In this guide, we provide information on beginning a paralysis injury claim following an accident that was caused by a third party breaching their duty of care. We will discuss the personal injury claims eligibility criteria and the evidence you could provide to substantiate your case. Additionally, it will discuss the duty of care employers, road users, and occupiers owe you to protect your health and safety and provide examples of how a breach of this duty could occur.
Later in this guide, we will provide a figurative case study that shows the steps you could take to seek paralysis injury compensation.
Paralysis is when you cannot move all or at least some of your body, and it can have an impact on several areas of your life depending on the nature of it. If you make a successful claim, you could receive a compensation payout that addresses the different ways your injury has affected you and your life. We discuss how settlements are calculated in more detail later in our guide.
Finally, we discuss the benefits of claiming with our panel of solicitors under the terms of a No Win No Fee contract.
For more information, you can contact an advisor. They can answer your questions and offer free advice 24/7. To reach them, you can:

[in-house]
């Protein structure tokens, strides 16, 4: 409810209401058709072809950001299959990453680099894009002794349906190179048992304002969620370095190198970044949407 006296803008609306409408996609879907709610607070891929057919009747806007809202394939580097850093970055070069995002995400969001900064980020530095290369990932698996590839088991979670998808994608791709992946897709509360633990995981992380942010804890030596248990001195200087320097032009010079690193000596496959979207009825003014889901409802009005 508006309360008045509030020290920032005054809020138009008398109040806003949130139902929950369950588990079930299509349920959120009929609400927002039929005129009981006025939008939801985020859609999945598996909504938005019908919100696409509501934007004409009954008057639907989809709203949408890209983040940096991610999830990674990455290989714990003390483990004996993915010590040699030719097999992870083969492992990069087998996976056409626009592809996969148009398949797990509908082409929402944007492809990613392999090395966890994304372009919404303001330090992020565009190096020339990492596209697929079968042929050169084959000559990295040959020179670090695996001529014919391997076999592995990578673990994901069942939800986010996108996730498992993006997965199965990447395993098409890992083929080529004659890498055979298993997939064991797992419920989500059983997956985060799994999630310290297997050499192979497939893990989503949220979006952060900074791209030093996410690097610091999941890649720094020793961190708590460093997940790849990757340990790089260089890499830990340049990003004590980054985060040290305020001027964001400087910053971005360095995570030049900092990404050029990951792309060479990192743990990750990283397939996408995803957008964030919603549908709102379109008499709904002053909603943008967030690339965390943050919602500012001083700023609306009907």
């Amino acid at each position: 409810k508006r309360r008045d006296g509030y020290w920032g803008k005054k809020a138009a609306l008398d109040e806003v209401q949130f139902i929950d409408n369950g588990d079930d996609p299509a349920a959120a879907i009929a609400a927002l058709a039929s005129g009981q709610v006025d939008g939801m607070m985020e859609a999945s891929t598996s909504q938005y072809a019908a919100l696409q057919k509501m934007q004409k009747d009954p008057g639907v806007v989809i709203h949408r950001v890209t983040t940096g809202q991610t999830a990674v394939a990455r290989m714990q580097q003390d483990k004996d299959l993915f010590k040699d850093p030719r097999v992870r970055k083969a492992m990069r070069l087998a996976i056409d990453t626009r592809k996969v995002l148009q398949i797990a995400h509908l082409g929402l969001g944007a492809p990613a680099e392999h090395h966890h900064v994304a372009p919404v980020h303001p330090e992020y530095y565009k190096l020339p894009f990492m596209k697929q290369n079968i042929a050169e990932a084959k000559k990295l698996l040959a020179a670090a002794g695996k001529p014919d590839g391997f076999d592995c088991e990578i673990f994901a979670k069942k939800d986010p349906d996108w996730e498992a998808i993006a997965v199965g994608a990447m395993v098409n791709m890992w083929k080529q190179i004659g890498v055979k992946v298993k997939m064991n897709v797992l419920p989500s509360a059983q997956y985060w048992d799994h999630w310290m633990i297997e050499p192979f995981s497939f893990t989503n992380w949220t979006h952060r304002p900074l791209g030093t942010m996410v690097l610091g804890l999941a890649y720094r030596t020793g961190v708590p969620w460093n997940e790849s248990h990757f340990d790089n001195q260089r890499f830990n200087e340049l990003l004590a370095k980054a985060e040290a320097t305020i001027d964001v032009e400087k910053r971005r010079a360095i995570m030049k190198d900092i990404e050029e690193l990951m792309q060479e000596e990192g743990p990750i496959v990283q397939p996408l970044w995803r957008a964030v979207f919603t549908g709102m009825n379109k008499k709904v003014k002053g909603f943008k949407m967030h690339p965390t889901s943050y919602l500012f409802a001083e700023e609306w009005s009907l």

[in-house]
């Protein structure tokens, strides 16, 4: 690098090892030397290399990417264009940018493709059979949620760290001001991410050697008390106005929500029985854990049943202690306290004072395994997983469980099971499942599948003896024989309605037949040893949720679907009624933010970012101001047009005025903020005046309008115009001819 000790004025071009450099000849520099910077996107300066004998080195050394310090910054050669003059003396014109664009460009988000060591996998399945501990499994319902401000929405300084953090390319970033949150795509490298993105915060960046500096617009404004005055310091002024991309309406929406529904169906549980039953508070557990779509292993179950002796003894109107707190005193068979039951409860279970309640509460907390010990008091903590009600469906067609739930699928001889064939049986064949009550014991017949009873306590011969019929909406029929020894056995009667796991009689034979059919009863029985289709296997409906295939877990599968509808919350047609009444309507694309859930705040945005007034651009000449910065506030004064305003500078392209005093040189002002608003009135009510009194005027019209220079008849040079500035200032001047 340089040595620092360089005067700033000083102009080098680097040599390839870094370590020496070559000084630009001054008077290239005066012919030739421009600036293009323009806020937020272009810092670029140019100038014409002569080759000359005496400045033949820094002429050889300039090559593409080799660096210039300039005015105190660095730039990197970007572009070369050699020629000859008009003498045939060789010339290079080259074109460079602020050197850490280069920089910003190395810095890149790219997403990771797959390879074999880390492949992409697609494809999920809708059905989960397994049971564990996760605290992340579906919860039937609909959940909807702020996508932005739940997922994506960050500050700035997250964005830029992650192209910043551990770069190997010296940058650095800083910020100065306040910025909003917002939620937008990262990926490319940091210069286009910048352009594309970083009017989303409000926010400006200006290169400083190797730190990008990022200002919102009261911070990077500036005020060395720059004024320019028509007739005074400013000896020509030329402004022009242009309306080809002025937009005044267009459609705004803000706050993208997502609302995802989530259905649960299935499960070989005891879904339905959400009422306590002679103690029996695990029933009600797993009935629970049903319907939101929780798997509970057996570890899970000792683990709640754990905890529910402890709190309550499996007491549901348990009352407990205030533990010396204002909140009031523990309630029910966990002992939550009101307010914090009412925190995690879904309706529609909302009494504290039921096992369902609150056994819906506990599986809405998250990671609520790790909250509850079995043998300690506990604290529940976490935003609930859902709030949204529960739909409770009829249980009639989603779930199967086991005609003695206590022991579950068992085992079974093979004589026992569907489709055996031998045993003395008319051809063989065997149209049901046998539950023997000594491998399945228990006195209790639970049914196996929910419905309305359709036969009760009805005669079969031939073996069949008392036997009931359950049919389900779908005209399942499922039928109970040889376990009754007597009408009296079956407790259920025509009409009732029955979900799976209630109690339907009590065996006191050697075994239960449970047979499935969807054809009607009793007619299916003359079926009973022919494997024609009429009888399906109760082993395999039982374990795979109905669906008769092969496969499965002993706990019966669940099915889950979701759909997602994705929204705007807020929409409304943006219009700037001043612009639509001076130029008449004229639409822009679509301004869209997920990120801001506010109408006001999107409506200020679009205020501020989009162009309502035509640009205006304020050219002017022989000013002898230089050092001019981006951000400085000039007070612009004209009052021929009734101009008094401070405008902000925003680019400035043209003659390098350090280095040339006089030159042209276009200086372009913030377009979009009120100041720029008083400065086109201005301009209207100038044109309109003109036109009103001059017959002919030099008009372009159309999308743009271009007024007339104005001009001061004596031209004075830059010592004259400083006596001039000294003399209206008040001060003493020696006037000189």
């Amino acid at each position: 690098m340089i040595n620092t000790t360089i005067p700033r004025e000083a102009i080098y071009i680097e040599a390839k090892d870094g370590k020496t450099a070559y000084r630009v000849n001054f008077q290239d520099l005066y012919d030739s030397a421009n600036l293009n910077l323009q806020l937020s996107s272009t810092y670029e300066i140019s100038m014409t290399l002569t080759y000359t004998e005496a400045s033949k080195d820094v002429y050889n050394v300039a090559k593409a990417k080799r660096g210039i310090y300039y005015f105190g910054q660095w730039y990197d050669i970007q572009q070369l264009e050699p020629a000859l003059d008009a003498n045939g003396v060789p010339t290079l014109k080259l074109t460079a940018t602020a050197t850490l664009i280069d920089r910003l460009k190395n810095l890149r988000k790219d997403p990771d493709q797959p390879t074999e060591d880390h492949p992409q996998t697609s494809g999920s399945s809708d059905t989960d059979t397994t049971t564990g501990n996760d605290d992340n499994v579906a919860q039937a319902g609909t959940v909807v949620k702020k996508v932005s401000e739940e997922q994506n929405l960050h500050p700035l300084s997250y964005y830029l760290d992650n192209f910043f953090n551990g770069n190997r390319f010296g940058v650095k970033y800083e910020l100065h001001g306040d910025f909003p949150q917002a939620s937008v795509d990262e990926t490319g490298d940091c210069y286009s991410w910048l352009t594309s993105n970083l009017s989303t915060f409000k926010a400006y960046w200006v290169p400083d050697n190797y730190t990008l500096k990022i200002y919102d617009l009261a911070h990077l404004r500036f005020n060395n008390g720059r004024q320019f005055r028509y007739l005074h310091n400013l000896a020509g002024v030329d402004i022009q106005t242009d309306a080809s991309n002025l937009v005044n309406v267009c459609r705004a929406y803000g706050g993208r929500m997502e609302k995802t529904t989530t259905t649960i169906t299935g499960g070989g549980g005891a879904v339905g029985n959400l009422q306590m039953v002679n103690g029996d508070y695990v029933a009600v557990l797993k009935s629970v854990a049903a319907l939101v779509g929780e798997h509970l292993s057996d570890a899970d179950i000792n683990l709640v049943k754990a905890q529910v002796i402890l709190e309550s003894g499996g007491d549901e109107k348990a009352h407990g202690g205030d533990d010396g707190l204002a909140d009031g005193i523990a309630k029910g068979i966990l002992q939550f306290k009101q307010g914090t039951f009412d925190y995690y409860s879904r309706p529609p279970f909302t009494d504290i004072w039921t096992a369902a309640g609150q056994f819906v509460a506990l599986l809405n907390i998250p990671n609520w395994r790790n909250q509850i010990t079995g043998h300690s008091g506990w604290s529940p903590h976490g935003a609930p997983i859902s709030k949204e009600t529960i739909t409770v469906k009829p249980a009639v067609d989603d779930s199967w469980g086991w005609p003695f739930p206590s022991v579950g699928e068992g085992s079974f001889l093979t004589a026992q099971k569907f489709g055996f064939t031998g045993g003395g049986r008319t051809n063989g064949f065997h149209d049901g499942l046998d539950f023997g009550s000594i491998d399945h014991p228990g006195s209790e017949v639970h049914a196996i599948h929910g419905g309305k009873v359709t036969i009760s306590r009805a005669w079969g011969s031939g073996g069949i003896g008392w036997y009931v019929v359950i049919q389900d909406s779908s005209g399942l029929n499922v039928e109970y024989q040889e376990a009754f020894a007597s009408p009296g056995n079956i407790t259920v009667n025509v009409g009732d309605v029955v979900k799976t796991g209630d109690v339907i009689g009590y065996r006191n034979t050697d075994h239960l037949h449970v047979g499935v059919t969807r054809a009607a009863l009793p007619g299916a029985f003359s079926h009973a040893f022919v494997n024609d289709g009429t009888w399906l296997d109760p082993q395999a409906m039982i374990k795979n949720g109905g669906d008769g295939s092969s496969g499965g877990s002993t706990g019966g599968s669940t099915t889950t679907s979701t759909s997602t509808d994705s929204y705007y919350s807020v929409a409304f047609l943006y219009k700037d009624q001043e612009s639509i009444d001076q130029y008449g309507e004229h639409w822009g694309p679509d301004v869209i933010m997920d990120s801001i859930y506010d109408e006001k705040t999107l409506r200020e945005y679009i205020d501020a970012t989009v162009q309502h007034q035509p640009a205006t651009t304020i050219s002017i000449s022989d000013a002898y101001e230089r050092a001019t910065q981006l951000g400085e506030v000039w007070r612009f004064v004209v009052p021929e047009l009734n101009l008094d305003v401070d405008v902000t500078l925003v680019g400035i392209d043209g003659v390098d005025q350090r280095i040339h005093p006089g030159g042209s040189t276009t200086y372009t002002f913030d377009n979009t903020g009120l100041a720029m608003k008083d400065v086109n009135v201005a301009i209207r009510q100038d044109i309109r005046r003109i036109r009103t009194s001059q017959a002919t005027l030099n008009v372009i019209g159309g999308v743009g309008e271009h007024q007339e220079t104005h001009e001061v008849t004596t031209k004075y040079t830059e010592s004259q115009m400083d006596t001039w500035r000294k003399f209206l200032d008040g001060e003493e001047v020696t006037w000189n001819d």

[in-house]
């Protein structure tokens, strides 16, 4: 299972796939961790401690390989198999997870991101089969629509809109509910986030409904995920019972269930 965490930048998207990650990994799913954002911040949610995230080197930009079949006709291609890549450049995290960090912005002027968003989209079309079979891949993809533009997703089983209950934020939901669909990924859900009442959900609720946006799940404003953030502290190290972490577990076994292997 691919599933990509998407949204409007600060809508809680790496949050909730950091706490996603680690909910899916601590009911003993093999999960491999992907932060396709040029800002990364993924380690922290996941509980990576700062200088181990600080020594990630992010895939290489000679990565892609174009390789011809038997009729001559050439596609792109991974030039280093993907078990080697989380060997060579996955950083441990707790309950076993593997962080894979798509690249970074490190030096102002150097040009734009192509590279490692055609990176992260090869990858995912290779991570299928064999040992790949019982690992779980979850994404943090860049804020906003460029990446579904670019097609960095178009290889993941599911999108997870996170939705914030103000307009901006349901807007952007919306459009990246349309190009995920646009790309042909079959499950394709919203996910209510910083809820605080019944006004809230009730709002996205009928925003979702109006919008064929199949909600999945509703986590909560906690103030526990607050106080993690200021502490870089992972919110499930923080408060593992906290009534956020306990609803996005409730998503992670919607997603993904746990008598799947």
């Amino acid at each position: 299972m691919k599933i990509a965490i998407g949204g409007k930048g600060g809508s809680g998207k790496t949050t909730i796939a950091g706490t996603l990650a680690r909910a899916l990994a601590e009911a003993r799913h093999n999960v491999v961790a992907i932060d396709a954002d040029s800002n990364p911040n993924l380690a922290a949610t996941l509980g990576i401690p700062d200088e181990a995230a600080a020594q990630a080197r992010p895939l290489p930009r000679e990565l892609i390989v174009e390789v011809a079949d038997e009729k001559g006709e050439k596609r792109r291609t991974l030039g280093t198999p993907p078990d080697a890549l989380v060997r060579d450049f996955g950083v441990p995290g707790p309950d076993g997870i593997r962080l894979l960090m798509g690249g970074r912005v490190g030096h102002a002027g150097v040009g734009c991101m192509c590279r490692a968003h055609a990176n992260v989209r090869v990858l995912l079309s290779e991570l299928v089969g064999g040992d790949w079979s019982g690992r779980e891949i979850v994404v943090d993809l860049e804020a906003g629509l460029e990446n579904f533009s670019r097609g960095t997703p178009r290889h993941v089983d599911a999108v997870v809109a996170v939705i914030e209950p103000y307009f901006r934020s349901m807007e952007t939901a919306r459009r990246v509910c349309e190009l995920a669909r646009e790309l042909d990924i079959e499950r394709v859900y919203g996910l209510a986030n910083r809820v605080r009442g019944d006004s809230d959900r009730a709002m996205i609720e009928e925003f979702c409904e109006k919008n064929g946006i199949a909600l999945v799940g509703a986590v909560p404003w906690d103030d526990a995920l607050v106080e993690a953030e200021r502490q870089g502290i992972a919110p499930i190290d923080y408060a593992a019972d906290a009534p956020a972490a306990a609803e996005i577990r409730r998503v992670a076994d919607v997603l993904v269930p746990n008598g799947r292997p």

Jump To A Section
- Can You Make A Serious Paralysis Injury Claim?
- Evidence That Could Help You Make A Paralysis Injury Claim
- Case Study: £2 Million Payout For A Paralysis Injury Claim
- How Much Serious Injury Compensation Could You Receive?
- Claim For A Paralysis Injury On A No Win No Fee Basis
- Learn More About Claiming Serious Injury Compensation
In order to make a paralysis injury claim, you will need to prove the following:
- A third party owed you a duty of care.
- This duty of care was breached.
- You experienced harm as a result of the breach.
These three criteria set out the basis of negligence in personal injury claims which must be proven in order for you to seek compensation.
There are different third parties who owe you a duty of care with regard to your health, safety and well being, including employers, road users, and occupiers. You can find out more about the responsibilities they have in the following sections.